Stop Telling People to Turn Off Their Smartphones in Church


Olu Brown says telling people to turn off their cellphones in worship sounds crazy to technologically progressive people who rely on their devices for just about everything. Instead, they should be invited to use them to engage worship more deeply.

En español — Deje de decirle a la gente que apague su celular en la iglesia

It always strikes me as funny when a church leader announces to a congregation that the sanctuary is a place where all smartphones must be turned off. That would work 10 years ago, but not now, when smartphone use is off the charts and is the way many people connect to the world. When we admonish people for using their smartphones, we are displaying an old, outdated philosophy of technology.

So often, I see young adults and older adults in public spaces interacting more with their smartphones than with the people around them. As much as we as say that people should be more intentional about verbal and social interactions, studies and quick scans of public places, like restaurants and malls, clearly show that asking people to disconnect from their smartphones is unlikely in our present-day culture.

The reason I laugh whenever I hear church leaders telling people to discontinue use of their smartphone in church is because they are really saying, “Disconnect yourself from the entire world and resources to help you connect with God as we step back into the 13th century and bore you to death for a couple of hours.” Sound crazy? It is, and this is what people who live in a technologically progressive world hear when they enter many churches for worship. I don’t think we should ask people to choose between their technology or God. Rather, they should be invited to experience God through many of the devices they use on a daily basis, whether to review scripture or fact-check the preacher on Google. Yes! Believe it or not, people are actually fact-checking you on Google as you preach.

Technology is an important factor for local congregations as they face and embrace change. Those that lean in, intentionally developing a forward-looking philosophy of technology, will be the vital and healthy churches of the 21st century.

Whether we like it or not, technology is here to say, and it can be one of the best ways to examine where we are socially and culturally as organizations and churches. When I think about the church of the 21st century, I think about churches that aren’t second or third generation adapters in the technology space but are leading the way and ensuring they support at every level the latest technology trends and developments. This doesn’t mean churches need to become the next Google or Apple, but it does mean they don’t need to fight the efforts of technology innovation. Instead, they must find as many ways as possible to embrace technology in our church programs, administration, systems, and worship.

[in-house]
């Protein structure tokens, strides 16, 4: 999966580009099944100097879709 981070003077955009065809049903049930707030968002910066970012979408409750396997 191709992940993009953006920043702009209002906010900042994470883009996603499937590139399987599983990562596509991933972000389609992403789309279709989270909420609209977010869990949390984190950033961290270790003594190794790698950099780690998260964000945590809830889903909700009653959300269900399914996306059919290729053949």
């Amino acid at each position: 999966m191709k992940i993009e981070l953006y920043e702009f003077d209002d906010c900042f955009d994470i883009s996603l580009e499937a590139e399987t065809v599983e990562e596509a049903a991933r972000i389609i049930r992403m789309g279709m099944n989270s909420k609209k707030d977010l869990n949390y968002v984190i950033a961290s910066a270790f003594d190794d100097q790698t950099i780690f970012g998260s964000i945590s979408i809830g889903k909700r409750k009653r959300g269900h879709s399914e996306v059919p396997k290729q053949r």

Trying to compete against the use and presence of technology in our local churches would be similar to a church leader attempting to stop the innovation of the Gutenberg press of the 15th century that helped open the way for literature and Bibles to be shared with the masses as opposed to the few. Some might say that the revolution of the smartphone and other forms of technology from video, graphics, internet, and audio are modern-day Gutenberg press innovations that cannot be barricaded by a guardrail but must be released so information can flow to the masses.

This article is excerpted from 4D Impact: Smash Barriers Like a Smart Church (Abingdon Press, 2019) by Olu Brown. Used by permission. The book is available at Cokesbury and Amazon.

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About Author

Headshot of Olu Brown

Olu Brown is a Professional Certified Coach (PCC Level) through the International Coaching Federation (ICF) and has transitioned from pastoral leadership to coaching business leaders, church leaders and church teams. He founded Impact Church in Metropolitan Atlanta with 25 volunteers and served as pastor for 15 years. When he retired in June 2022, the church had a weekly multicultural attendance of 5,000. His website is

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